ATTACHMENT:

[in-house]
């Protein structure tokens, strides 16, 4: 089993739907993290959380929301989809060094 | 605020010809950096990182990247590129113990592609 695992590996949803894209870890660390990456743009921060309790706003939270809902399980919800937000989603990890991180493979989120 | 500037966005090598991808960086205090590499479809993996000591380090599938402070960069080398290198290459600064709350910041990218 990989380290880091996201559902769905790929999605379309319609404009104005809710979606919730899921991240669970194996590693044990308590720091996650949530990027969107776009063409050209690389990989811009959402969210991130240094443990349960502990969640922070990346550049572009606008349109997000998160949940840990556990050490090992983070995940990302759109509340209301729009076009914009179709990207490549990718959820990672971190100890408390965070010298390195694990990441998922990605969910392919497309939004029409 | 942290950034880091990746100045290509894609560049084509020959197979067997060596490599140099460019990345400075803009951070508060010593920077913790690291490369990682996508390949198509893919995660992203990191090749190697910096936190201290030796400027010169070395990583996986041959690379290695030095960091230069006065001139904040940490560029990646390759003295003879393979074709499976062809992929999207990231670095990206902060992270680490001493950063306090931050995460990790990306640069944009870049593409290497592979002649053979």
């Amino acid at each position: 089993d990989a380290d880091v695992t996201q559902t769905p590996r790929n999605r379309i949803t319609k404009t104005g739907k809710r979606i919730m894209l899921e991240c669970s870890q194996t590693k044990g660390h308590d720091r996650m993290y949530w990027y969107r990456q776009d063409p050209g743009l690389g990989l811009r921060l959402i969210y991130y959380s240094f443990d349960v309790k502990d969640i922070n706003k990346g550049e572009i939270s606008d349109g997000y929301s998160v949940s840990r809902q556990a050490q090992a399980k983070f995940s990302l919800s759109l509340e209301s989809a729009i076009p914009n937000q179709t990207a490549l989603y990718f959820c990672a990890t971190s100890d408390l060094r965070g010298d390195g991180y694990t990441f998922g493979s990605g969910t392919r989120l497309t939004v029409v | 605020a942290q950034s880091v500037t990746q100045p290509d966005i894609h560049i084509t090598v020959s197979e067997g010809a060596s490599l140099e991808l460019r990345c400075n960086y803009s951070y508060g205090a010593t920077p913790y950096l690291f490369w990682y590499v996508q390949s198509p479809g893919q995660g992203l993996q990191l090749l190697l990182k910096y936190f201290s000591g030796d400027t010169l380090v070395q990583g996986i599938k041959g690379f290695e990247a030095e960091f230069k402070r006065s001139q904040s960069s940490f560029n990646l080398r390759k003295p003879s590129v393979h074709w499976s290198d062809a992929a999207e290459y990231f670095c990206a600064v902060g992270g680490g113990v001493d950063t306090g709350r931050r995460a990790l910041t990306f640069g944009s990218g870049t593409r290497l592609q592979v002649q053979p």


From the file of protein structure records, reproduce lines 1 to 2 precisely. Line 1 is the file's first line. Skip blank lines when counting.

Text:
[in-house]
């Protein structure tokens, strides 16, 4: 089993739907993290959380929301989809060094 | 605020010809950096990182990247590129113990592609 695992590996949803894209870890660390990456743009921060309790706003939270809902399980919800937000989603990890991180493979989120 | 500037966005090598991808960086205090590499479809993996000591380090599938402070960069080398290198290459600064709350910041990218 990989380290880091996201559902769905790929999605379309319609404009104005809710979606919730899921991240669970194996590693044990308590720091996650949530990027969107776009063409050209690389990989811009959402969210991130240094443990349960502990969640922070990346550049572009606008349109997000998160949940840990556990050490090992983070995940990302759109509340209301729009076009914009179709990207490549990718959820990672971190100890408390965070010298390195694990990441998922990605969910392919497309939004029409 | 942290950034880091990746100045290509894609560049084509020959197979067997060596490599140099460019990345400075803009951070508060010593920077913790690291490369990682996508390949198509893919995660992203990191090749190697910096936190201290030796400027010169070395990583996986041959690379290695030095960091230069006065001139904040940490560029990646390759003295003879393979074709499976062809992929999207990231670095990206902060992270680490001493950063306090931050995460990790990306640069944009870049593409290497592979002649053979």